Islands in the Stream is a unique production of physical theatre but fails to communicate its message.
by Helena Thompson in Edinburgh
Derevo's plot is thin on the ground
Like the best of cults, St Petersburg's most successful theatrical export are completely unique.
But like the worst, Derevo's lust for the original can lead to confusion.
The latest offering from the Russian troupe is a journey that tests these strengths and weaknesses to the full.
No small task, Islands in the Stream strives simultaneously to criticise our exploitation of the world's resources and to make fun of human fallibility.
But the company lauded for productions such as Once La Divina Commedia seem to have inhaled more than even they can swallow.
Between the depiction of youthful seaside holidays and the imagery of adolescence at sea, the tale begs for explanation from the start.
With no narrative to speak of, even the prettiest of stage images feels underdeveloped, and the visual ingenuity just highlights a hole where the plot should be.
Failure might be forgivable were the company less intent on making a political statement.
For what could have been portentous ends up pretentious in this ultimately frustrating look at man and water.
Derevo's knack for creating shows best enjoyed as all-encompassing events takes a back seat, and fans expecting the trademark cheeky audience interaction will be disappointed.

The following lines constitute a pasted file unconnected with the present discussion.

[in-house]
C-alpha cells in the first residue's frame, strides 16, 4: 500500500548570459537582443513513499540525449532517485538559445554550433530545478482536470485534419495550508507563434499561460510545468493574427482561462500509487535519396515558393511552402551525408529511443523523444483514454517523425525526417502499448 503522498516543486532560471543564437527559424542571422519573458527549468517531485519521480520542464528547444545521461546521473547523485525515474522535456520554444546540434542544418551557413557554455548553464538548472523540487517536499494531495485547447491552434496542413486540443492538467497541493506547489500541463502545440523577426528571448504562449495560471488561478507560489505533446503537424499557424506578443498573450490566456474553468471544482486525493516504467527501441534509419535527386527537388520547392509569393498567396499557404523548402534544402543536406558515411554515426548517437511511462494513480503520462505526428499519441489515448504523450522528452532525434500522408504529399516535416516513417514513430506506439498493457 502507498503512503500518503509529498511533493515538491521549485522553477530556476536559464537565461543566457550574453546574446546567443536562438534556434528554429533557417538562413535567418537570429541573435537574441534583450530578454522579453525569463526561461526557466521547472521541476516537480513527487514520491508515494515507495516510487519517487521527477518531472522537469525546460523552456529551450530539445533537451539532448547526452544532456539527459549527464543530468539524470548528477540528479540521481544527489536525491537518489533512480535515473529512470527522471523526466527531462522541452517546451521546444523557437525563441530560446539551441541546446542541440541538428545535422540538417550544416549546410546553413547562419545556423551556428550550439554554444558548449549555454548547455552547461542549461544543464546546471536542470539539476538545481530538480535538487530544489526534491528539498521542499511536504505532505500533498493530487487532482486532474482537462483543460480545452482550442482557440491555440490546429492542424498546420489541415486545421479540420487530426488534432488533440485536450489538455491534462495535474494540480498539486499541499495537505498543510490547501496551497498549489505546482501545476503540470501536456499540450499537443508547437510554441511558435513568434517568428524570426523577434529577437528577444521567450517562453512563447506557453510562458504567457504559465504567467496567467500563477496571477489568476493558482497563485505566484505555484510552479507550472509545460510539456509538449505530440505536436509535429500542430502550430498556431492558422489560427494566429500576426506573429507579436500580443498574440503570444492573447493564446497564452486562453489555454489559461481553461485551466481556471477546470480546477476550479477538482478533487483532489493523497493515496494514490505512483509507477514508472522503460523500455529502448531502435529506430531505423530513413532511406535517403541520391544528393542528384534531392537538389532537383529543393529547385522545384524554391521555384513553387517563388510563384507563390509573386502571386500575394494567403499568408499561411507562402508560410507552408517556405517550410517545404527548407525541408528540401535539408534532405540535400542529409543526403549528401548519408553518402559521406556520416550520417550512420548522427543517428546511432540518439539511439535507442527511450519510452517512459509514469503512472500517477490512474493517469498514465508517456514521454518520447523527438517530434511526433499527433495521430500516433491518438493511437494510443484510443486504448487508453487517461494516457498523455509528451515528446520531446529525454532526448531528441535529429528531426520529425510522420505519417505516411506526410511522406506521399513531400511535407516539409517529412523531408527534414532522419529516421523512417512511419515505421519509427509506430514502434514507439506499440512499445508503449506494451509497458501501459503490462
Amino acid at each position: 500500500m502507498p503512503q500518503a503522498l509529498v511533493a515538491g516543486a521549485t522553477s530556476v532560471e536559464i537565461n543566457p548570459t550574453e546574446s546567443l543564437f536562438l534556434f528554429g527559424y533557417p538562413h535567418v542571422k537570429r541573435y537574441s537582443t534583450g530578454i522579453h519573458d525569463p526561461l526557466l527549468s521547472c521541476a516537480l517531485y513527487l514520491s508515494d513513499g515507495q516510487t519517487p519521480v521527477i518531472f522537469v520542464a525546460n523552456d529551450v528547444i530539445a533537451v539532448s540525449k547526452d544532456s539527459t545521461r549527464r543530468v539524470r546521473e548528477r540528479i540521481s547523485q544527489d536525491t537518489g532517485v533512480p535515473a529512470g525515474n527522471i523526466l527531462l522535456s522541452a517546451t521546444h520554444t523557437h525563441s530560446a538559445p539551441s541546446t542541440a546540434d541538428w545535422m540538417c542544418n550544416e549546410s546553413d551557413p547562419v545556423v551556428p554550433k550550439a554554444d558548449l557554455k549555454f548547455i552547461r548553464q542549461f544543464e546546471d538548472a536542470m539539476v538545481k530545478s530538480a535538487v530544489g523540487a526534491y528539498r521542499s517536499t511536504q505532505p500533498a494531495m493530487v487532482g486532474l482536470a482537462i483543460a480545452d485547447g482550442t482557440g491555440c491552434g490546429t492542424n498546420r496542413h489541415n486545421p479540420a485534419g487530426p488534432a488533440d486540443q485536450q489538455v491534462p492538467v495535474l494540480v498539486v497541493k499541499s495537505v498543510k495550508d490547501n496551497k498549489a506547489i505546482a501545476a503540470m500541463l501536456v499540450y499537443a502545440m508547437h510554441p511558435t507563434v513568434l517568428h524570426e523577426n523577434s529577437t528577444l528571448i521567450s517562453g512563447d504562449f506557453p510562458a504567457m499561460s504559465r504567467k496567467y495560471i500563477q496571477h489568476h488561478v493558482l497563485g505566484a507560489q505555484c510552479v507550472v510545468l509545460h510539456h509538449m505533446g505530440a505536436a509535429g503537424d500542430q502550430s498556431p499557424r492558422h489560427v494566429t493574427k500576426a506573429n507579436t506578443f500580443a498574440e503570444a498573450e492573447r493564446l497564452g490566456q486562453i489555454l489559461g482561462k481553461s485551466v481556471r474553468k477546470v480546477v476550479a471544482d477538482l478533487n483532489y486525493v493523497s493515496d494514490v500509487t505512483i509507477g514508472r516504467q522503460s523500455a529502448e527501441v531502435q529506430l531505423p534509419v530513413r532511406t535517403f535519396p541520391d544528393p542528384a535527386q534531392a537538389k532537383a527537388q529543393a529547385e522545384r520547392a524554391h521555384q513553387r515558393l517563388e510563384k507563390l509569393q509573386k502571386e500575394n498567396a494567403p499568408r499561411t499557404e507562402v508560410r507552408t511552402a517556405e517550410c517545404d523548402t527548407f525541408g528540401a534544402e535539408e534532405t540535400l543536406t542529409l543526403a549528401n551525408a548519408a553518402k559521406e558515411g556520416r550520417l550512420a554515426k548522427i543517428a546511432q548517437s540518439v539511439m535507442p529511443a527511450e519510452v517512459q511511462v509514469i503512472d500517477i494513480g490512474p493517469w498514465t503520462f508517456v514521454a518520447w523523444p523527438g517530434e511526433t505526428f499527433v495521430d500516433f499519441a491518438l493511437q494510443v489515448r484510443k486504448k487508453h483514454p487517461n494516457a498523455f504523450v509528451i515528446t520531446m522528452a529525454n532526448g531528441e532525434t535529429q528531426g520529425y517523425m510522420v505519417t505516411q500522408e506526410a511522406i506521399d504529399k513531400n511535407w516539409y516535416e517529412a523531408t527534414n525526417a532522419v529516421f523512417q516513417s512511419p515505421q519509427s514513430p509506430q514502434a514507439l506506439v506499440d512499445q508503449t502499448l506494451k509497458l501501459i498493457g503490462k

The group class themselves as dance rather than theatre, but would do well to look at how plays tell their stories.
Islands in the Stream tries very hard to say many things but ultimately, it is impossible to tell what the show is about.
Derevo - Islands In The Stream is at St Stephens until 25 August.
The Argument - A Family Portrait
Theatre O's ingenious new show turns a critical eye on contemporary values.
The company behind the groundbreaking hit Three Dark Tales explores modern life's self-destructiveness with an admirable lightness of touch.
And, as usual, their work is both entertaining and thought-provoking.
The Argument focuses on the Strongs, a family under pressure, in a tale spanning 30 years.
The play is an engaging piece of theatre
A luscious set, crammed with memorabilia, points to the show's preoccupation with the difficulty of living in the present.
No-one on stage can own their destiny, and the characters are at their most engaging when struggling to piece together some fragmented sense of autonomy.
Edward Strong is a bereaved ophthalmologist in the autumn of his years for whom the future is a tough dream to believe in.
Daughter Roberta's heart-to-heart with her dead mother's voice is particularly poignant, as is the way Young Eric's fear of failing his parents colours our experience of his first job interview.
The psychological implications of the seemingly mundane makes this a moving piece of theatre.
Careful mime work, atmospheric gramophone music and ghostly voiceovers make this show a truly original experience.
Absurdist yet accessible, their study in how we hurt the ones we love is a bittersweet delight.
The Argument - A Family Portrait, is at the Assembly Rooms until 25 August.